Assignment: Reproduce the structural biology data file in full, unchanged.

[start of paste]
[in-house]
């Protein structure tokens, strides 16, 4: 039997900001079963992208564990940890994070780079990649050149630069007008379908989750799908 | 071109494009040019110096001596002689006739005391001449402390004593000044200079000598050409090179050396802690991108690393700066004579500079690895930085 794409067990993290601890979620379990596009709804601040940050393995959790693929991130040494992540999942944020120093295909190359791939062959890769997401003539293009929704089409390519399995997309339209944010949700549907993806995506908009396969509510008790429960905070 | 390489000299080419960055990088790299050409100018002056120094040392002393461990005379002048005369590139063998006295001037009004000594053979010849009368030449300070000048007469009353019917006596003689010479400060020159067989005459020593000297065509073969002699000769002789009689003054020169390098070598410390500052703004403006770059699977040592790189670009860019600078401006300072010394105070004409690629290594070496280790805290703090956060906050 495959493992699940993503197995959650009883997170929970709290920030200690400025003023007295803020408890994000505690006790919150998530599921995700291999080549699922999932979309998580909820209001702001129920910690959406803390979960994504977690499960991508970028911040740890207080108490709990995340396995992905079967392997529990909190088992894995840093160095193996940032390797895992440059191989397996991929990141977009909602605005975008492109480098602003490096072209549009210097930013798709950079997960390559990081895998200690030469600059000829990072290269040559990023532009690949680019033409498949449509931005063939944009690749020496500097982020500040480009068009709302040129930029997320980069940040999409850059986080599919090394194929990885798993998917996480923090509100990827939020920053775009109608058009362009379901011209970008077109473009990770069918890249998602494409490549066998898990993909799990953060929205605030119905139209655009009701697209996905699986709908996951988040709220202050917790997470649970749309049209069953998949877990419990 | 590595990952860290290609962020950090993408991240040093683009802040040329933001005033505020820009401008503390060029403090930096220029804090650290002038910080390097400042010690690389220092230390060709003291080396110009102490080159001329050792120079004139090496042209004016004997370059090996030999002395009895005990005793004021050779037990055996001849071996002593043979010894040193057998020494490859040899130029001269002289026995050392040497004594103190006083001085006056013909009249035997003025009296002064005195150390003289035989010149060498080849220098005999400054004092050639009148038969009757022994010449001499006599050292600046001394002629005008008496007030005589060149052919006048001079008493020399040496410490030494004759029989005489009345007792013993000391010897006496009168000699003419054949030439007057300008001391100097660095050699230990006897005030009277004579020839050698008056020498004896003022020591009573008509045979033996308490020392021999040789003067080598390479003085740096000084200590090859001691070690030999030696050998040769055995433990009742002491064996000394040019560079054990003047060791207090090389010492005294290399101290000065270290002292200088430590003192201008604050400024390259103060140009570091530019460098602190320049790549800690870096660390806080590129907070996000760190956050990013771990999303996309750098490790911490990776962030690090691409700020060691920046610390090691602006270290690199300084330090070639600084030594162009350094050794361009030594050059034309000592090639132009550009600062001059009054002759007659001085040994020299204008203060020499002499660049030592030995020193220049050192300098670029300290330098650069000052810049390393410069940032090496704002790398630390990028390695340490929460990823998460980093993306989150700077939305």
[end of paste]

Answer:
[in-house]
């Protein structure tokens, strides 16, 4: 039997900001079963992208564990940890994070780079990649050149630069007008379908989750799908 | 071109494009040019110096001596002689006739005391001449402390004593000044200079000598050409090179050396802690991108690393700066004579500079690895930085 794409067990993290601890979620379990596009709804601040940050393995959790693929991130040494992540999942944020120093295909190359791939062959890769997401003539293009929704089409390519399995997309339209944010949700549907993806995506908009396969509510008790429960905070 | 390489000299080419960055990088790299050409100018002056120094040392002393461990005379002048005369590139063998006295001037009004000594053979010849009368030449300070000048007469009353019917006596003689010479400060020159067989005459020593000297065509073969002699000769002789009689003054020169390098070598410390500052703004403006770059699977040592790189670009860019600078401006300072010394105070004409690629290594070496280790805290703090956060906050 495959493992699940993503197995959650009883997170929970709290920030200690400025003023007295803020408890994000505690006790919150998530599921995700291999080549699922999932979309998580909820209001702001129920910690959406803390979960994504977690499960991508970028911040740890207080108490709990995340396995992905079967392997529990909190088992894995840093160095193996940032390797895992440059191989397996991929990141977009909602605005975008492109480098602003490096072209549009210097930013798709950079997960390559990081895998200690030469600059000829990072290269040559990023532009690949680019033409498949449509931005063939944009690749020496500097982020500040480009068009709302040129930029997320980069940040999409850059986080599919090394194929990885798993998917996480923090509100990827939020920053775009109608058009362009379901011209970008077109473009990770069918890249998602494409490549066998898990993909799990953060929205605030119905139209655009009701697209996905699986709908996951988040709220202050917790997470649970749309049209069953998949877990419990 | 590595990952860290290609962020950090993408991240040093683009802040040329933001005033505020820009401008503390060029403090930096220029804090650290002038910080390097400042010690690389220092230390060709003291080396110009102490080159001329050792120079004139090496042209004016004997370059090996030999002395009895005990005793004021050779037990055996001849071996002593043979010894040193057998020494490859040899130029001269002289026995050392040497004594103190006083001085006056013909009249035997003025009296002064005195150390003289035989010149060498080849220098005999400054004092050639009148038969009757022994010449001499006599050292600046001394002629005008008496007030005589060149052919006048001079008493020399040496410490030494004759029989005489009345007792013993000391010897006496009168000699003419054949030439007057300008001391100097660095050699230990006897005030009277004579020839050698008056020498004896003022020591009573008509045979033996308490020392021999040789003067080598390479003085740096000084200590090859001691070690030999030696050998040769055995433990009742002491064996000394040019560079054990003047060791207090090389010492005294290399101290000065270290002292200088430590003192201008604050400024390259103060140009570091530019460098602190320049790549800690870096660390806080590129907070996000760190956050990013771990999303996309750098490790911490990776962030690090691409700020060691920046610390090691602006270290690199300084330090070639600084030594162009350094050794361009030594050059034309000592090639132009550009600062001059009054002759007659001085040994020299204008203060020499002499660049030592030995020193220049050192300098670029300290330098650069000052810049390393410069940032090496704002790398630390990028390695340490929460990823998460980093993306989150700077939305």